After a reflective time at the castle we went to my favourite pub in Berkhamsted, The Rising Sun and sat outside by the canal chatting about this and that and enjoying a refreshing pint. By now we were feeling peckish so we went to The Crown up in the High Street to get something to eat. Not that the Riser doesn’t do food, they do a rather fine Ploughman’s but something hot was called for. When we got to The Crown, Marysia waved the menu under my nose and said, “Show me something very English”, I looked, there was, pizza, lasagne, spaghetti, New York this, Tennessee or Louisiana that, but then I spotted the steak and kidney pudding, “Here” I said, “it doesn’t get much more English than this…” so she had the steak and kidney pudding and indeed enjoyed it. Przemek and I had chilli con carne and of course it involved another round of beer. After that we walked along to the railway station and got the train up to Euston.
One of the topics we had chatted about earlier in the day was the subject of regional accents; there are accents in Poland but none as diverse as those in the UK. As we were walking along the Euston Road towards King’s Cross a small group of young lads, possibly in their early twenties were prancing about, running after each other in some sort of tag game, one of their number feeling slighted for some grievance or other yelled out, “Fook off…” Marysia immediately turned to me and said, “He said fook, not fuck”., “Yes”, I smiled “a northern accent.”
The Euston Road was much like yesterday in Oxford Street, full of people but thankfully not quite so crowded, we traversed the frontage of King’s Cross station and turned into Gray’s Inn Road where the number of people decreased the further we got from the station and soon we were at the doors of The Water Rats. Doors open, for the concert, not the pub, was advertised as 19:30; it was 19:43 but the doors to the performance area were still closed so we found a space to sit and wait, yes, there was actually space, chairs and table, to sit. I had a beer, the other two had coffee, czarna kawa. We sat for a while; behind the doors to the back room there was a sound check going on, I could hear snippets of the songs from the debut Kaprekar’s Constant album.
Kaprekar’s Constant are new on the scene as a band but some of the members are definitely not new to the scene, chief amongst those is David Jackson, ex Van der Graaf Generator, yes, that David Jackson. They play a style of folk infused prog and their 14 minute epic “Hallsands” about the South Devon fishing village of Hallsands which was washed away by the sea one stormy night in 1917 because the shingle bar which protected the beach had been dredged to make concrete for the new Devonport dockyard, is currently my No. 1, favourite song; the only song I know of which has the word “scrotes” in it. If you know of another one, please do tell.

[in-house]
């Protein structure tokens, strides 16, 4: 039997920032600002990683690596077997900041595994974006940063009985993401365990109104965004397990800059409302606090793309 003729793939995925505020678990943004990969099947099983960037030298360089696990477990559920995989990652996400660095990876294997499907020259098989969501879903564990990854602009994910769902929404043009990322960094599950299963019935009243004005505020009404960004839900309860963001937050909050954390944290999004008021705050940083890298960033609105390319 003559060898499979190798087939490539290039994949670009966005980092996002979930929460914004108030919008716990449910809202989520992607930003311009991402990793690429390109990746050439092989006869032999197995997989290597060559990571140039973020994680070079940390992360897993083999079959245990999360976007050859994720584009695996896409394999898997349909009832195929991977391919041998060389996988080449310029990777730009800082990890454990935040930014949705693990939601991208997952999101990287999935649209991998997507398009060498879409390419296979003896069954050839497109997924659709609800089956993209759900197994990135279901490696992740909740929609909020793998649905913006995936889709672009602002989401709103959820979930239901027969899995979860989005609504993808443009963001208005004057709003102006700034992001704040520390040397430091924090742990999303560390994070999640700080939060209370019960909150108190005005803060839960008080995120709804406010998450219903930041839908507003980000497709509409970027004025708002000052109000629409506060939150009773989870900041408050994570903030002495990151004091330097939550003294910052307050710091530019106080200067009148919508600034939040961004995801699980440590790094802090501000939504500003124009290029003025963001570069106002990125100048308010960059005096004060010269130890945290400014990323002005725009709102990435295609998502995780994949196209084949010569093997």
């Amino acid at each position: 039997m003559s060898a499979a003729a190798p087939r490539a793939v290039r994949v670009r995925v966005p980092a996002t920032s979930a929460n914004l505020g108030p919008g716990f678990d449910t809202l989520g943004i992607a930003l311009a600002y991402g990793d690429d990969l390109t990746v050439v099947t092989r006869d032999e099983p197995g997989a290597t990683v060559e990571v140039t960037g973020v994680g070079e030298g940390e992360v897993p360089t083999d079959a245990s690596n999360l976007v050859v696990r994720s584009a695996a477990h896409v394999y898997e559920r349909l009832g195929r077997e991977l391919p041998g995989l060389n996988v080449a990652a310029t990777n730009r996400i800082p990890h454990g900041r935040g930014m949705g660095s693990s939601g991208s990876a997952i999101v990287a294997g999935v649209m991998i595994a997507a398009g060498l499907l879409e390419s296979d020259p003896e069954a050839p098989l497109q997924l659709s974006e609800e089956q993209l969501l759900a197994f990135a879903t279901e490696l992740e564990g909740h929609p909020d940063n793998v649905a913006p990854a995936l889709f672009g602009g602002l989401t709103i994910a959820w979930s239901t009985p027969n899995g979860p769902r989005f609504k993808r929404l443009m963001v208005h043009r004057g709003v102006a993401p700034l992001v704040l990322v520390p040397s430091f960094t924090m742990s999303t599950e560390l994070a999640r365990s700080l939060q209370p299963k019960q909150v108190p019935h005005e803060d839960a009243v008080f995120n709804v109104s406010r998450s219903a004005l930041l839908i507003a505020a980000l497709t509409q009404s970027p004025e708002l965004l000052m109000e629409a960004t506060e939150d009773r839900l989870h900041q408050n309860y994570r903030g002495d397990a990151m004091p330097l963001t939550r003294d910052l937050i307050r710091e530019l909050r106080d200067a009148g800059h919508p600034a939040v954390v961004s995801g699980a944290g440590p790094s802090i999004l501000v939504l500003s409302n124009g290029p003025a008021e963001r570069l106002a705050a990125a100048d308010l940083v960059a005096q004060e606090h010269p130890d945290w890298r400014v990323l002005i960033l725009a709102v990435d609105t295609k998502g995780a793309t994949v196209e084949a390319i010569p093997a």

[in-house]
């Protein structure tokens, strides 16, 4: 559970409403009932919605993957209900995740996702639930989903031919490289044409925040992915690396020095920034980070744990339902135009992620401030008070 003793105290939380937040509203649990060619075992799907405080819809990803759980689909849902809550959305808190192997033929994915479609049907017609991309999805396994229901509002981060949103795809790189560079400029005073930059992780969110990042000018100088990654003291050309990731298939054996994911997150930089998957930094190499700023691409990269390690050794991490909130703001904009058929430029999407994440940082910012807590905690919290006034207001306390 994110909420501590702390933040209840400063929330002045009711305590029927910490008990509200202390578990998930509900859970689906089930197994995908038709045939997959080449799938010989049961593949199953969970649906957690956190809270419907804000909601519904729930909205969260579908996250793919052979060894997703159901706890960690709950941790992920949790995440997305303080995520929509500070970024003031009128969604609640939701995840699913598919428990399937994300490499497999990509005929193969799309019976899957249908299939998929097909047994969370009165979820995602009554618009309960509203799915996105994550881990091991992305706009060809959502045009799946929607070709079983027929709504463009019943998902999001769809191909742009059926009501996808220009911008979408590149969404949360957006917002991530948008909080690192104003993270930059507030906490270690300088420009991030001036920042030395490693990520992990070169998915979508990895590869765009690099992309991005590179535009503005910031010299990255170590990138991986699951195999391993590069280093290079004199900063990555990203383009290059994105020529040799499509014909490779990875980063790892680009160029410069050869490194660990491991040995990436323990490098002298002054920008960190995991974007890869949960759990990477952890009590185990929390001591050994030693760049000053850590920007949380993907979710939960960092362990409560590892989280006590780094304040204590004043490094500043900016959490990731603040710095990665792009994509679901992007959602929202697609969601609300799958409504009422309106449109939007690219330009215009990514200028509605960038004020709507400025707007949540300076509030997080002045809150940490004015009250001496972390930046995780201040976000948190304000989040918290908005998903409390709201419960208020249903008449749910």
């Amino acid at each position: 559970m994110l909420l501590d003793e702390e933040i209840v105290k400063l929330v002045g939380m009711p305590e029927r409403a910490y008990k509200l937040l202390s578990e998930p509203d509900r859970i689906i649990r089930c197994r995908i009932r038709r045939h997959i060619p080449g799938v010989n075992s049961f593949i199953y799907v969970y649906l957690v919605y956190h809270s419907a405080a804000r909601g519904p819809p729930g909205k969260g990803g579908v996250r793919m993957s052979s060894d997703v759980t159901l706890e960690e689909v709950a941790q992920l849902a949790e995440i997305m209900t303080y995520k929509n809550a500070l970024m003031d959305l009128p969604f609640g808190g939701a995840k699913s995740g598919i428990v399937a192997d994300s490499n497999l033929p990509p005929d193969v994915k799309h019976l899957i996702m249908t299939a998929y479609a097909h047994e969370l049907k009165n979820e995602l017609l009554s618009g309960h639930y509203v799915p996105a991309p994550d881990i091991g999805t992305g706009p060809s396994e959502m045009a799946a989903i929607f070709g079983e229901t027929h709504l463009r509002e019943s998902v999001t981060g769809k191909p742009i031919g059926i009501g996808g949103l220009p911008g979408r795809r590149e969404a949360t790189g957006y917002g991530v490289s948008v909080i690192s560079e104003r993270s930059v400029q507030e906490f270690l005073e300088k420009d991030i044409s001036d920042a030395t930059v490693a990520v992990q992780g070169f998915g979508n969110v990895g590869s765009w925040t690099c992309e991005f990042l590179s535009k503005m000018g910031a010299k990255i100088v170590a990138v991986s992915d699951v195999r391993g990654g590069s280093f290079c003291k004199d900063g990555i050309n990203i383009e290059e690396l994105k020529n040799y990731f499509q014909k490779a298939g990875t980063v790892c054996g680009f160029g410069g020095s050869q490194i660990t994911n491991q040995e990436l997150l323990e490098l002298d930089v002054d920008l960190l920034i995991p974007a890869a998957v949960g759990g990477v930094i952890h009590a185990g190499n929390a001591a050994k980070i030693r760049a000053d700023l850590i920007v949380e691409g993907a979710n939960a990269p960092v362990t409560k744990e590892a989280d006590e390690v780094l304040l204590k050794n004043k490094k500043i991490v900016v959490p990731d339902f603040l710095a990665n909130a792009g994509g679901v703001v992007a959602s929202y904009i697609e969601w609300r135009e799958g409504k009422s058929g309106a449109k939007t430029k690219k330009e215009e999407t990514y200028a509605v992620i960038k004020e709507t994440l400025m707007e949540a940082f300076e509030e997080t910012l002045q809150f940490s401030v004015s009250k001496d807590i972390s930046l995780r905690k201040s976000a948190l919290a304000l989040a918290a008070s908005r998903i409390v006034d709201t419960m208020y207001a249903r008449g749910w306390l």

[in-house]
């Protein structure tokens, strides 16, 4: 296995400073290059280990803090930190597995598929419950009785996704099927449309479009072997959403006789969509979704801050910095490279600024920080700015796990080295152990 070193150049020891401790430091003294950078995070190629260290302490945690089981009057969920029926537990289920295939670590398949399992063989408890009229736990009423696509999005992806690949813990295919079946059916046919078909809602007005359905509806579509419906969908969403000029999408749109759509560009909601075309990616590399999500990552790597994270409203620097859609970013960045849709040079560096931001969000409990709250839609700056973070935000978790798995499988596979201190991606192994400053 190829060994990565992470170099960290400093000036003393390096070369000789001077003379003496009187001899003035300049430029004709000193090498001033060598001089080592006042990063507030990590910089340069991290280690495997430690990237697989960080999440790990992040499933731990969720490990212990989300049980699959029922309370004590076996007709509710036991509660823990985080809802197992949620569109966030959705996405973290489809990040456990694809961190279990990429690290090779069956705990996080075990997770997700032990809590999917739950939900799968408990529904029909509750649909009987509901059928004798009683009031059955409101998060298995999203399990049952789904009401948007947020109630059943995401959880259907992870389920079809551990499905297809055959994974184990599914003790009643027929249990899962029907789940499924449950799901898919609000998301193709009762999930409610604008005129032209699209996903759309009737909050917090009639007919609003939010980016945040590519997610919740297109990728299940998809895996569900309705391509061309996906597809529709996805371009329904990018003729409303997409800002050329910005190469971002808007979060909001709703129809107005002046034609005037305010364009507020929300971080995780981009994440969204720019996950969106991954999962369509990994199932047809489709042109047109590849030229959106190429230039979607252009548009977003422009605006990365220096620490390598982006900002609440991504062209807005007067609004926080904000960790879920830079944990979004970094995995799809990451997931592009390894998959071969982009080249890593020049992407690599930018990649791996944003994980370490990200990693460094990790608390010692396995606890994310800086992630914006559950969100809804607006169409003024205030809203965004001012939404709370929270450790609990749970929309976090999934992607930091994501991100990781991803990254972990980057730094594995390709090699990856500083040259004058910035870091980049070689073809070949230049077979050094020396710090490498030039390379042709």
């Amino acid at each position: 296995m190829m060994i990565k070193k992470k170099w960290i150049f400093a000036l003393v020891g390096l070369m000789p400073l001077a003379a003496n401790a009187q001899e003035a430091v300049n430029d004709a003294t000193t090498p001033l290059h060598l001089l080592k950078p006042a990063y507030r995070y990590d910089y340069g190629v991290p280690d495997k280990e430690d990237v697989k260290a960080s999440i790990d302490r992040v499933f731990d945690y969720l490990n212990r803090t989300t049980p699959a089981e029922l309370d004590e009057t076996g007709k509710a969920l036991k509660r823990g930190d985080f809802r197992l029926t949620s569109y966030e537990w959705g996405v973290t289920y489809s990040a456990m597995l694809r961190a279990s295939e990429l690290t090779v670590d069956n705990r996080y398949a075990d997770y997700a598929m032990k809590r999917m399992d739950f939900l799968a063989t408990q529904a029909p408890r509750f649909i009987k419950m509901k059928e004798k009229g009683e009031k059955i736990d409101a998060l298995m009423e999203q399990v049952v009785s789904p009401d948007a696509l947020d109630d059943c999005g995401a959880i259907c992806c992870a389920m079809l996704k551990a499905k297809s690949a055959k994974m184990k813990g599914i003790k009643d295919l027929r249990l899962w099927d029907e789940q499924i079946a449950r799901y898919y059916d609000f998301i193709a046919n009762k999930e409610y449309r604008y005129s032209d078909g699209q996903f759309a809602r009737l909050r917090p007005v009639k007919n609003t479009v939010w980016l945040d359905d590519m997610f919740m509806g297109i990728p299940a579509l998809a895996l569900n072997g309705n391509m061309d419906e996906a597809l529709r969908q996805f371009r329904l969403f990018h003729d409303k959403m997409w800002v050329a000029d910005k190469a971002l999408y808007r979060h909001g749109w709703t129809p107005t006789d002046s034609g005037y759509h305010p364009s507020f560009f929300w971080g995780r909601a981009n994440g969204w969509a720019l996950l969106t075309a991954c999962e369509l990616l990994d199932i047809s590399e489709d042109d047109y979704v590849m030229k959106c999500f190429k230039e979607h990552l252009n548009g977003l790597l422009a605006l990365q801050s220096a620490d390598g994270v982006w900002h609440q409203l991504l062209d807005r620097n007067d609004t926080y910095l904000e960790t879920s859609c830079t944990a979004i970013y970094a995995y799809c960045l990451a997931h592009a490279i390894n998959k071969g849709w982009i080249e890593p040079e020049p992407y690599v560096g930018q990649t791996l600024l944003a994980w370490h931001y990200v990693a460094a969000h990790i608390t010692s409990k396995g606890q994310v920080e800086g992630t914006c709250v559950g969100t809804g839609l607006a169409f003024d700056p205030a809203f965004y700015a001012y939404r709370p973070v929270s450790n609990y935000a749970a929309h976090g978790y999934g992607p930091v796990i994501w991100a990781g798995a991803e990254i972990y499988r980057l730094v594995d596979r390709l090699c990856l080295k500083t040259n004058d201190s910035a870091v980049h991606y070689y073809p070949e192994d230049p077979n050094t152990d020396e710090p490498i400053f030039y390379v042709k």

I “discovered” Kaprekar’s Constant on the Bandcamp website, I was searching for “Prog” and “English” and their album, Fate Outsmarts Desire was one of the results I got. Firstly I was intrigued by the album title, then looking at the track list my eye was drawn to a song called Blue Bird, could this, I thought, be about the car or boat? I pressed play, ah-ha, it was indeed about Sir Malcolm Campbell’s record breaking attempts on Pendine Sands. Next I pressed play on a song called Hallsands, I sat and listened, transfixed, I was in love. This was epic, story-telling music and I loved it.
And so here I was, sitting in a pub with a couple of friends, waiting to see Kaprekar’s Constant live. There was a movement of people towards the door to the back room; here we go then, we finished our drinks and got into the queue. The Water Rats is not a big venue, it’s a pub, not a gigantic pub, just a normal sized boozer but the back room is given over to music. It’s a standing venue, there are a handful of small tables and chairs around the periphery of the room but they were all occupied. The small stage was crammed with equipment and paraphernalia, there didn’t seem to be enough room for any musicians. Music was being played through the sound system and we began our wait, our second wait.
OK, look, if I had known that the band was going to be on stage at 21:00 I probably wouldn’t have arrived so early, oh well, we were here now so we just had to stand and wait; and that is my only criticism of the evening, of the day really. As we were standing there I was tapped on the shoulder and a voice enquired, “It that Tony?” I turned and faced the enquirer, it was Shaun Geraghty, presenter of The Prog Mill, a progressive rock show on Progzilla Radio. He’d obviously seen me and recognised me from my Facebook picture. Am I famous yet?
21:00 rolled around, the band took the stage and I was transported. There were a few technical hiccups along the way, the projector casting against a small screen behind the band gave up; “Windows Media Player has stopped working…” was the visual accompaniment at one point but that didn’t detract one iota from the music being played. Funny that though because the same thing had happened the previous evening at the London Palladium; The Zombies had had a much bigger screen, well, they had a much bigger stage, and they had a much more elaborate visual presentation going on but at one point the whole thing gave up the ghost but the music continued.
As I said earlier, Kaprekar’s Constant are fairly new and they don’t have a large back catalogue, indeed they have only one album to their name. They played 6 songs that night, 6 songs and a reprise but two of those songs are approaching 20 minutes long and one is over 20 minutes long but as usual it seemed to be all over far too soon. We went out into the street and walked back up towards King’s Cross, the place was still full of people. We said our goodbyes and went our separate ways. The train I caught this time was an hour earlier than the previous evening but spookily enough, as I walked onto the Metropolitan Line platform the train indicator said; Chesham 4 minutes.
The music of Kaprekar’s Constant is maybe not everyone’s cup of tea but I think my two guests enjoyed the gig, I know I certainly did. Friday and Saturday then, two very different venues and two very different bands but on the whole a very enjoyable time.
I think I’m getting old you know, on Sunday I was feeling decidedly jaded…